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Ruth Moor-Huber, Gadmen (BE)

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  • Married with three adult children and 10 grandchildren
  • Municipal employee
  • SLF observer since 1988

As an observer, what is it exactly that you report?

I look after a measuring site that was established many years ago. It's situated just a few steps from our house in Gadmen. I measure the snow every day from 1 November until 30 April – its depth, the amount of fresh snow, the snow's water equivalent etc. I also report any avalanche observations.

How did you become an SLF observer?

My neighbour monitored the measuring site from 1954 until 1988. When she moved away, she asked me if I would take on the job. At the time, I didn't have any children and I was a housewife, so it was ideal. It was only a small job at first – recording the snow depth and amount of fresh snow in a form every day and sending the entered data to the SLF every two weeks. When the measuring programme was expanded later on, the amount of work increased. To file my readings I had to dial 110 and report the measurements orally using a special numerical code. It was a very specific routine. Then, in the mid-1990s, we switched to computers.

What do you like about this task?

It's interesting to observe how the snow quantities change throughout the winter. Gadmen is situated 1200 m above sea level and there's always snow here. We're also surrounded by avalanche-prone slopes. As a consequence, we're sometimes cut off from the outside world. My husband is a member of the municipal avalanche commission, which means he's interested in the data measurements as well.

Which aspects are less enjoyable/do you find tiresome?

It's always a relief when spring arrives. Performing measurements and reporting the results by 7.30 am every day for six months entails a commitment. I make certain that there are never any gaps – that's important to me.

What does it mean to you to be an observer?

The station has been here for such a long time that it simply has to continue. For as long as I enjoy the role, I won't think about stopping.

How easy is it to combine this task with your other work?

It's easy. Since my regular workplace is in Gadmen, I am able to take the daily measurements in the early morning.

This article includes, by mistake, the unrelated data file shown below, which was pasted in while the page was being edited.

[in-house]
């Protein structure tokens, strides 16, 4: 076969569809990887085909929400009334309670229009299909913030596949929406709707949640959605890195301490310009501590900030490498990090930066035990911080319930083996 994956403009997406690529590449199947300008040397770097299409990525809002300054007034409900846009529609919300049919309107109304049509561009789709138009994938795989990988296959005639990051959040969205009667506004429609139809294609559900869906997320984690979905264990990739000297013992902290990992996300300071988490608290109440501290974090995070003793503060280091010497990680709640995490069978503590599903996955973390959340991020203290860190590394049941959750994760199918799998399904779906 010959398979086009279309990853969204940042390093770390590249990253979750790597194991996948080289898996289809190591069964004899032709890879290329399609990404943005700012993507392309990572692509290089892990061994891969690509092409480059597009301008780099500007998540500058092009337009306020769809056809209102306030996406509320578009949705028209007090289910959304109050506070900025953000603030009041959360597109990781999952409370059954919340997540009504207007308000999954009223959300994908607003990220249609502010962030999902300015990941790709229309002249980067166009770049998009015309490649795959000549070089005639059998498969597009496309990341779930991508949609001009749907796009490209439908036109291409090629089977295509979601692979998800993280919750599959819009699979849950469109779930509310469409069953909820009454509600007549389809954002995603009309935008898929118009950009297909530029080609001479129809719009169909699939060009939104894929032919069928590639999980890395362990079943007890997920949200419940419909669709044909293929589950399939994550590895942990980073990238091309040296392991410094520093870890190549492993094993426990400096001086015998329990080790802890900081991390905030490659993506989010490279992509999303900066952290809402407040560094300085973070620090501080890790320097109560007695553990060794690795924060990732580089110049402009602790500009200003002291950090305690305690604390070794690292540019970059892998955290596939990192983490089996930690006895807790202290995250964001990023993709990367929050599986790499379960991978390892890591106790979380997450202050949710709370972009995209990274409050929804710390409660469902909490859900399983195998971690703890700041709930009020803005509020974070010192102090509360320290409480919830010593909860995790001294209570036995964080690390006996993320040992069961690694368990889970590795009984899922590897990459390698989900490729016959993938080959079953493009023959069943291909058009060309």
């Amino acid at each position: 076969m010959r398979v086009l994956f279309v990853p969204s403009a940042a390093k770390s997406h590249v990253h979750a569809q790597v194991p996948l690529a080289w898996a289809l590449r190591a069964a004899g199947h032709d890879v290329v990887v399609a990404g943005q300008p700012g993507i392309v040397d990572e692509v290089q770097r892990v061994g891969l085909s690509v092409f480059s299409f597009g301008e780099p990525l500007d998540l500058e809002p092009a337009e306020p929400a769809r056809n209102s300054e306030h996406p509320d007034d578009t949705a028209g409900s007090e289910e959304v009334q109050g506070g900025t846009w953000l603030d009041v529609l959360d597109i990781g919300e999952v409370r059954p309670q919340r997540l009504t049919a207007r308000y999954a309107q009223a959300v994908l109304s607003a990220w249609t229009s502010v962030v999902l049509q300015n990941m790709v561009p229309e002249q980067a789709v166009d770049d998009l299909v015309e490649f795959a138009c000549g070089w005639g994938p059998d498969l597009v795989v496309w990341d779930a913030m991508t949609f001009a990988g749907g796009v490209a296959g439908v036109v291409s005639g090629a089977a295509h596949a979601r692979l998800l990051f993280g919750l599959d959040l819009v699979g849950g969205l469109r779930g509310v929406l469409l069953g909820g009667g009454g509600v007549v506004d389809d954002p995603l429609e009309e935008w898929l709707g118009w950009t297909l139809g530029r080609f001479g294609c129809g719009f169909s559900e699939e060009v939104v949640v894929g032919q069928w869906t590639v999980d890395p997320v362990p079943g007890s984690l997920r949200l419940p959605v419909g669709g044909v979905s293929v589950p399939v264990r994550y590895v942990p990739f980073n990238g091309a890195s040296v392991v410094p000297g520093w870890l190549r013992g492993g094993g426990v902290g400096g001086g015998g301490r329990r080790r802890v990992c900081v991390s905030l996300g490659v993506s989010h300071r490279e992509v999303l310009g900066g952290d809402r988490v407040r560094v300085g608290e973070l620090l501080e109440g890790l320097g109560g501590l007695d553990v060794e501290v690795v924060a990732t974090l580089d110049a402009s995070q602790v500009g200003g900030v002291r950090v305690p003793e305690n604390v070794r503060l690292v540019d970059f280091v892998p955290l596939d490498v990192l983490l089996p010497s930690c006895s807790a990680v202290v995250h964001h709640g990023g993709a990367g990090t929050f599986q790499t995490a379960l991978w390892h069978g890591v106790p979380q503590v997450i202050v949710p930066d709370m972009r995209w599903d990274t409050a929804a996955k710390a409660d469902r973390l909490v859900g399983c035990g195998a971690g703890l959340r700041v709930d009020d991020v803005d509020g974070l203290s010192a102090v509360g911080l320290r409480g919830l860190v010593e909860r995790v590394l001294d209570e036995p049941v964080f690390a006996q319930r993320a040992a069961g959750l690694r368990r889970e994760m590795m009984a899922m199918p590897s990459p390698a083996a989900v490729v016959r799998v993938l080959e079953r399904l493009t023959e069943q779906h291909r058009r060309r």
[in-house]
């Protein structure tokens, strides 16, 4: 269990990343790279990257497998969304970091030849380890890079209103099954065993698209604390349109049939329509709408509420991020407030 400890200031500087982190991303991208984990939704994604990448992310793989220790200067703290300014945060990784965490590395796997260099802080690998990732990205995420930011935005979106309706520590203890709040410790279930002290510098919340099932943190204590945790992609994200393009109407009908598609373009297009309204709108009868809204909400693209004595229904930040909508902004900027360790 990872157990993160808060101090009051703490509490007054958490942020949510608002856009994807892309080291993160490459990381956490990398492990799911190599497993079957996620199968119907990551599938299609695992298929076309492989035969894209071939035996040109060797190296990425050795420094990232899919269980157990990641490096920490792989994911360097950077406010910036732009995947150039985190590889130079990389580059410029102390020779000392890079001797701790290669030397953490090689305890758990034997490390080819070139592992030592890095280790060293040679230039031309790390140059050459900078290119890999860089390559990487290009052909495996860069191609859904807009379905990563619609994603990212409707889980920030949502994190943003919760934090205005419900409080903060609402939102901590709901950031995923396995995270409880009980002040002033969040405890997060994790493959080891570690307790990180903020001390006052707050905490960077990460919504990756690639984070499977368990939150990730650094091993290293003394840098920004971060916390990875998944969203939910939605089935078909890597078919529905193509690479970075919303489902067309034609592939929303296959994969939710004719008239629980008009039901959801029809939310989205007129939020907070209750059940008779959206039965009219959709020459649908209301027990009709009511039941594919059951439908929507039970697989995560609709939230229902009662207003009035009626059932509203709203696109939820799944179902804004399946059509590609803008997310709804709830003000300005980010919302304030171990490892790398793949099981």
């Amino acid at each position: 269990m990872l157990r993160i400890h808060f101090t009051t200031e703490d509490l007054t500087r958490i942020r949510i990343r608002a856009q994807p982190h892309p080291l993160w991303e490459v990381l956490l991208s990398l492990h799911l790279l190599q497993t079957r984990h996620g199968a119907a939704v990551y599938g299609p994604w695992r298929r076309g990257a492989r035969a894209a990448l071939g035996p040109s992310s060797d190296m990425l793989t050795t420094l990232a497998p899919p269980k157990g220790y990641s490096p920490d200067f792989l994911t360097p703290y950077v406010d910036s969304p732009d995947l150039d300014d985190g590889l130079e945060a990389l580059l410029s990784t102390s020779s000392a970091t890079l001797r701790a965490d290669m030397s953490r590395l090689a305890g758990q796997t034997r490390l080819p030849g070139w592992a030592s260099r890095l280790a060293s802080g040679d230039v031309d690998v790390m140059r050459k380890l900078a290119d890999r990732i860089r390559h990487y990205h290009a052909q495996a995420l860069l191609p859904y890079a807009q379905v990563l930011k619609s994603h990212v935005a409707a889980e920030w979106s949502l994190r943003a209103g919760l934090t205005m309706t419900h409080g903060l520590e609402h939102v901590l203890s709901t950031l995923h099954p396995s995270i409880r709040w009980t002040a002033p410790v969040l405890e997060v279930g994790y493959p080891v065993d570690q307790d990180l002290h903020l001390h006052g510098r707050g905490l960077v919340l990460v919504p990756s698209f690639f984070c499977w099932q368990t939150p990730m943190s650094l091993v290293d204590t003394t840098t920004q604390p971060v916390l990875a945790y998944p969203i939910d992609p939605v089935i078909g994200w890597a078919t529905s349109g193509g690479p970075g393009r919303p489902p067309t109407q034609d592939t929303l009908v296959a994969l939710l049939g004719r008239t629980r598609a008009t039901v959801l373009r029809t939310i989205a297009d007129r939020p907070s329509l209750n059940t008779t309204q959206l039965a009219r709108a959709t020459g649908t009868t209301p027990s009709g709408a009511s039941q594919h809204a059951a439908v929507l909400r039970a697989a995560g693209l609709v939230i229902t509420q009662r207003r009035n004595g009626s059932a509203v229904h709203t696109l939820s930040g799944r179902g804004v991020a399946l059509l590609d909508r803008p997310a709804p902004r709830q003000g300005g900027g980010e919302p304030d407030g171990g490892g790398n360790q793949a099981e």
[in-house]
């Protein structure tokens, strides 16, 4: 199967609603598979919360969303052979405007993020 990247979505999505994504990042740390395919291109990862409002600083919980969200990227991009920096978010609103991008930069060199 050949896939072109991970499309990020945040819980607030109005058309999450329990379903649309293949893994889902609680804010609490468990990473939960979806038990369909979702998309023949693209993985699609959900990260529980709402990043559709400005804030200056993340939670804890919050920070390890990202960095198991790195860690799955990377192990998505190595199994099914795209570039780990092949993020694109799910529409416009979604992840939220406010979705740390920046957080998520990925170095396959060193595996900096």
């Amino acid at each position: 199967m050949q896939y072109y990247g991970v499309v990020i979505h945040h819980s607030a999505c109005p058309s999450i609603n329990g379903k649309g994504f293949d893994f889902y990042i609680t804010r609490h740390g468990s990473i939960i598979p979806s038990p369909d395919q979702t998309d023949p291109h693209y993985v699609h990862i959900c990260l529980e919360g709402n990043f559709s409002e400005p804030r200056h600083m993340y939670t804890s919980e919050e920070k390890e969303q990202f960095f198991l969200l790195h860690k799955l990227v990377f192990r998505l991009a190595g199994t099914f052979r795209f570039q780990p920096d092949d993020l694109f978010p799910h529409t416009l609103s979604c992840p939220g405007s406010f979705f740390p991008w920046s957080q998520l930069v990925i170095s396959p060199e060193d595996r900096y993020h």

What has been your most memorable experience relating to snow and avalanches?

The extreme winter of 1999, without question. There was so much snow that the three-metre gauge on the measuring site was completely buried. In view of the high avalanche danger, we were evacuated and spent five days in an army barracks. Avalanches caused damage in the valley, but compared to other regions we emerged relatively unscathed.

What is the personal connection between you and snow?

I grew up with snow; it's part of who I am. Winters were much more severe when I was younger. Downhill and cross-country skiing are popular here, but there aren’t many other options.

How do you like to spend your evenings/leisure time?

I enjoy looking after the grandchildren. My large family is very important to me. Skiing is another of my pleasures, and I like lazy get-togethers with friends. I also volunteer with the Samaritans and I'm a member of the First Responder team in my community.

Which is your favourite place in the world?

There’s nowhere in particular – it’s lovely everywhere, each place in its own way.

And your favourite season?

I like all of the seasons, but autumn is the best. The colours of nature create a wonderful atmosphere. We also have very little fog, and the weather here is often still mild.

Is there anything you couldn't live without?

My family and my surroundings. I couldn’t imagine moving to a town or city. I was born and raised in Gadmen – this is where I’m at home.

The SLF is celebrating the 75th anniversary of the avalanche bulletin. What does that mean to you?

The SLF plays a very important role and is a well-known institution. People always consult the avalanche bulletin before undertaking a ski tour. When the roads here have to be closed because of the avalanche danger, we are cut off from the rest of the world. The SLF is a source of knowledge.